FUNGAL COLONIZATION ON HUMAN BODY SURFACES
Fungi are a major group of living things, originally considered plants lacking chlorophyll, leaves, true stems, roots and reproducing by spores, but now treated as the separate kingdom fungi.
They occur in all environments on the planet and include important decomposers and parasites. Parasitic fungi infect animals including human, other animals, birds, and insects with consequences varying from mild itching to death, in general, humans have a high level of inmate immunity to fungi and most of the infections they cause are mild and self limiting (Adeleke, 2006).
Fungi are contacted during our everyday routines, some which are potentially pathogenic to human and other not human could be exposed simply by walking by a construction areas were the oil has been disturbed and scattered into the wind by the machinery, also can be exposed while jogging, hiking, hunting and fishing. The study of fungi as animal and human pathogen is called mycology (Emmons 1979)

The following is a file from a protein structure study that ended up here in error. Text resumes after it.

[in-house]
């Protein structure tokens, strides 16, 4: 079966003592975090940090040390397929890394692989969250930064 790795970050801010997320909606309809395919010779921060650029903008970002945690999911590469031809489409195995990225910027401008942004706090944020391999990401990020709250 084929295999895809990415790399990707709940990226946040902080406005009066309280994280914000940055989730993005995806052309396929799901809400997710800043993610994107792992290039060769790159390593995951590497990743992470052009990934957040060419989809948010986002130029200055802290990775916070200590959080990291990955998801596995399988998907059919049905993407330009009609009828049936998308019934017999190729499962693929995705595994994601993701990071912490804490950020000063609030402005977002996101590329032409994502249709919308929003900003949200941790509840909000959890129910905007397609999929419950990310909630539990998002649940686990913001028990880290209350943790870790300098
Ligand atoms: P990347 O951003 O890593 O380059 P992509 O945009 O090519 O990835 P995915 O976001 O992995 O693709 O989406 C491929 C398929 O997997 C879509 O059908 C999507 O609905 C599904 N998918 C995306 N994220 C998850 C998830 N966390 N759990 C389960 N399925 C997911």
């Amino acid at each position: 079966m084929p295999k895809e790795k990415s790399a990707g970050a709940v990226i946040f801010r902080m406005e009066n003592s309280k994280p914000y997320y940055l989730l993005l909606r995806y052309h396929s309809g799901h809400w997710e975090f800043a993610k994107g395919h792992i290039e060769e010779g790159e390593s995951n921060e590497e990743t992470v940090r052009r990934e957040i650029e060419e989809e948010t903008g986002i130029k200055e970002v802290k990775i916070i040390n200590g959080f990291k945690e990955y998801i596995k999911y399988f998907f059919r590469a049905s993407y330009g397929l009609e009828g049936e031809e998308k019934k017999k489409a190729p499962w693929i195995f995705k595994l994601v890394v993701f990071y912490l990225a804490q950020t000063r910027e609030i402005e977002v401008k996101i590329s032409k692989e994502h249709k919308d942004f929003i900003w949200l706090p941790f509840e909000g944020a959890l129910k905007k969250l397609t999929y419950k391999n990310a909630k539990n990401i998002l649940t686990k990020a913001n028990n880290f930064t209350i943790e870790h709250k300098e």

Also, they are eukaryotic, unicellular, or multi-cellular organisms that, because they lack chlorophyll, are dependent upon external food sources. They are ubiquitous in all environments and play a vital role in the Earth’s ecology by decomposing organic matter. Familiar fungi includes yeasts, rusts, smuts, mushrooms, puffballs, and bracket fungi. Many species of fungi live as commensal organisms in or on the surfaces of the human body. “Mold” is the common term for multicellular fungi that growths as a material of intertwined microscopic filaments (hyphae). Exposure of molds and other fungi and their spores is unavoidable except when the most stringent of air filtration, isolation, and environmental sanitation measures are observed, e.g in organ transplant isolation units.